Chess Player, Home Buyer in San Francisco, CA

What should the seller do when the sale price is set super-high due to the listing agent's hype?

Asked by Chess Player, San Francisco, CA Mon May 19, 2008

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I'm assuming from your question that you're interested in buying a property, but you believe it's overpriced "due to the listing agent's hype."

If that's the case, first determine the property's true value. Get your own agent to run comps. Discuss them with him/her; understand what's being compared, and what the property's real value is.

Then, if you want to make an offer, do so. Don't worry about the listing price. That's irrelevant. If it appears that your offer is a "low ball" because it's substantially under the listing price, so be it. Don't worry about it.

Some who comment on Trulia will advise supporting your offer with documentation--the comps, for instance--to justify your price. And that's OK. Probably a good idea.

My point, though, is simply don't overpay for the property. And you don't overpay by knowing the property's value, and then sticking to that number.

Good luck.
0 votes Thank Flag Link Mon Jun 9, 2008
Don Tepper, Real Estate Pro in Fairfax, VA
MVP'08
Contact
The Seller was possibly told what he wanted to hear during the time of meeting between seller and agent. If this seller would like to have a sale instead of a shiny nice listing post in his yard for months to come, I recommend he address this matter with his agent. He/She could also sit and watch a little film on youtube called "How to Sell Your Home in Black & White" it says it all!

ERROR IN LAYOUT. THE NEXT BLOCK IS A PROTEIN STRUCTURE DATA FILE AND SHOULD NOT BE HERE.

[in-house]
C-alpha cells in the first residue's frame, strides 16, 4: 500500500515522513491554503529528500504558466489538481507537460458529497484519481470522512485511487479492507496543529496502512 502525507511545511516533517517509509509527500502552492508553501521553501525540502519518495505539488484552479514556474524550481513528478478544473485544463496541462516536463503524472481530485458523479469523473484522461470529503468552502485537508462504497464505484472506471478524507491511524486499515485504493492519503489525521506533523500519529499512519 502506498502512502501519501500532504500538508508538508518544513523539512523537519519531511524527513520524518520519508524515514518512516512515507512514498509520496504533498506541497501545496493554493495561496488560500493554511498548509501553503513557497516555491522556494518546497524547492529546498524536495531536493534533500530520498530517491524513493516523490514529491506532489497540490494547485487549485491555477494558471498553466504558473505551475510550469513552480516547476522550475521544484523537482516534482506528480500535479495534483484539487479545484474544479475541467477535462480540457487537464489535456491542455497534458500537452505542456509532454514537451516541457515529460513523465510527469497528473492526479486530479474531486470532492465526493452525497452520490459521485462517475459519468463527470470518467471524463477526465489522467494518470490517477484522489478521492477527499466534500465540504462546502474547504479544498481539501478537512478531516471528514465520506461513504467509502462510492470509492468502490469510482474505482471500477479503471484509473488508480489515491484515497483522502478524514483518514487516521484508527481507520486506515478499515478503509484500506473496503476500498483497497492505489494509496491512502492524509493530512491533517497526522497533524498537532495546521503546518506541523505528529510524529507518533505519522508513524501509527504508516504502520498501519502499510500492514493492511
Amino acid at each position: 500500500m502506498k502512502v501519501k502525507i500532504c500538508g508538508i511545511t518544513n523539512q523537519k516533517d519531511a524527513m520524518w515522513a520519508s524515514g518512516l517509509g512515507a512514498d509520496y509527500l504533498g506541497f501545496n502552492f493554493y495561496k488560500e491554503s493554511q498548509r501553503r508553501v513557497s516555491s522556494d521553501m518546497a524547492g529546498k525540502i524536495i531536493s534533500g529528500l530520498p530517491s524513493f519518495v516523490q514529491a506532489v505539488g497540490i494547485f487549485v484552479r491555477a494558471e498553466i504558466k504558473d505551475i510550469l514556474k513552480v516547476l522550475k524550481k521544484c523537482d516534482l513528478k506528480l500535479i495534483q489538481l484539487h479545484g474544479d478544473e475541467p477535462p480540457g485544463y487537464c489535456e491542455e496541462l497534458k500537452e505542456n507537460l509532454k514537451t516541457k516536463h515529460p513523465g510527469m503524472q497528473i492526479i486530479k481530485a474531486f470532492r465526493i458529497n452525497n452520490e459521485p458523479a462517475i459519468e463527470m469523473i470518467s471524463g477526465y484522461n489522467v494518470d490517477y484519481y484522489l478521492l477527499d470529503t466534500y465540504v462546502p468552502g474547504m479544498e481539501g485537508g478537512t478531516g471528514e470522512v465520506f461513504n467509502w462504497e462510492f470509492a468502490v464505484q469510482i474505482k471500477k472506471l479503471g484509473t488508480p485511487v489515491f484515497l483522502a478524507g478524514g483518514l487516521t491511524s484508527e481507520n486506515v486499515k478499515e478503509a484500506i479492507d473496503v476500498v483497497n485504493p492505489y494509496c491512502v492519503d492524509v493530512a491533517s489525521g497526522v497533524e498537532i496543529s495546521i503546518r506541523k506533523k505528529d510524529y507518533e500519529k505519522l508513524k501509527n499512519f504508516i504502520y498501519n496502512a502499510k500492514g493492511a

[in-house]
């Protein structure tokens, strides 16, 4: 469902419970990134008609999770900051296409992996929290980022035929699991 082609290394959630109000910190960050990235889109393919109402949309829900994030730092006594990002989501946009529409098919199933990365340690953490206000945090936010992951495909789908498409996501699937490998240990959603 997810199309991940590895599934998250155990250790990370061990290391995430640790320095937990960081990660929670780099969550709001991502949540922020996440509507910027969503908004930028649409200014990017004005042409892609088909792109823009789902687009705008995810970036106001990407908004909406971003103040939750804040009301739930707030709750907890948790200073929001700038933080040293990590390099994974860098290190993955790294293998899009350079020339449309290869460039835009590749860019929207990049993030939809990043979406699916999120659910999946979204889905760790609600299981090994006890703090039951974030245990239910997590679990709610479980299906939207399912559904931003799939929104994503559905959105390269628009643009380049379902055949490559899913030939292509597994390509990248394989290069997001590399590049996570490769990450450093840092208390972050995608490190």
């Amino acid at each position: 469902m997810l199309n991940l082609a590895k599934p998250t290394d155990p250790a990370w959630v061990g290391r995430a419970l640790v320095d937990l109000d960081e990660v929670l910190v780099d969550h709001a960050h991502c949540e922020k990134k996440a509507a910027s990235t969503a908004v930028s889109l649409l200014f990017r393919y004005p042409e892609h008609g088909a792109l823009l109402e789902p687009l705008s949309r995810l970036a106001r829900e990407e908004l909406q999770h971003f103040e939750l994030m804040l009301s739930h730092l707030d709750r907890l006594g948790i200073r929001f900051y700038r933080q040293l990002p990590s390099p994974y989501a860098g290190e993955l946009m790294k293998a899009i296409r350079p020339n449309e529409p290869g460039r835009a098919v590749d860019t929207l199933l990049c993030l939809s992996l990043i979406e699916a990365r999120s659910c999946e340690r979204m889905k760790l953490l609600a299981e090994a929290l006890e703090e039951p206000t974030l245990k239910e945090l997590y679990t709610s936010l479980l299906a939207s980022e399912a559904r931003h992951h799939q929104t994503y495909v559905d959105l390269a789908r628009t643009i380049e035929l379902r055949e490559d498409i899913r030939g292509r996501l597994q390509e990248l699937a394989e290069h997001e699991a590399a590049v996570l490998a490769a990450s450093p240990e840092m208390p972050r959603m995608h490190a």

Good luck...Delia 510-219-0962
0 votes Thank Flag Link Tue Jun 24, 2008
"And was it indeed priced much higher than you got it for?"

Yes; the difference approximately equal to a non-bay area home's worth ! :-)
0 votes Thank Flag Link Mon Jun 9, 2008
Don, we did just that. Now in escrow, waiting to close. Thanks for the input!
~~~~~~~~
And was it indeed priced much higher than you got it for?
0 votes Thank Flag Link Mon Jun 9, 2008
Hello I am a Realtor on Cape Cod with oldCape Sotheby's International Realty in Brewster.

Prior to listing a property, I prepare an opinion of market value, AKA "Comparative Market Analysis" for my client and my own edification. Utilizing statistics from recently sold properties that are comparable to the subject property (i.e., my client's home) and properties that are currently for sale or "active", I generate a report that suggests a reasonable listing range based upon current market conditions.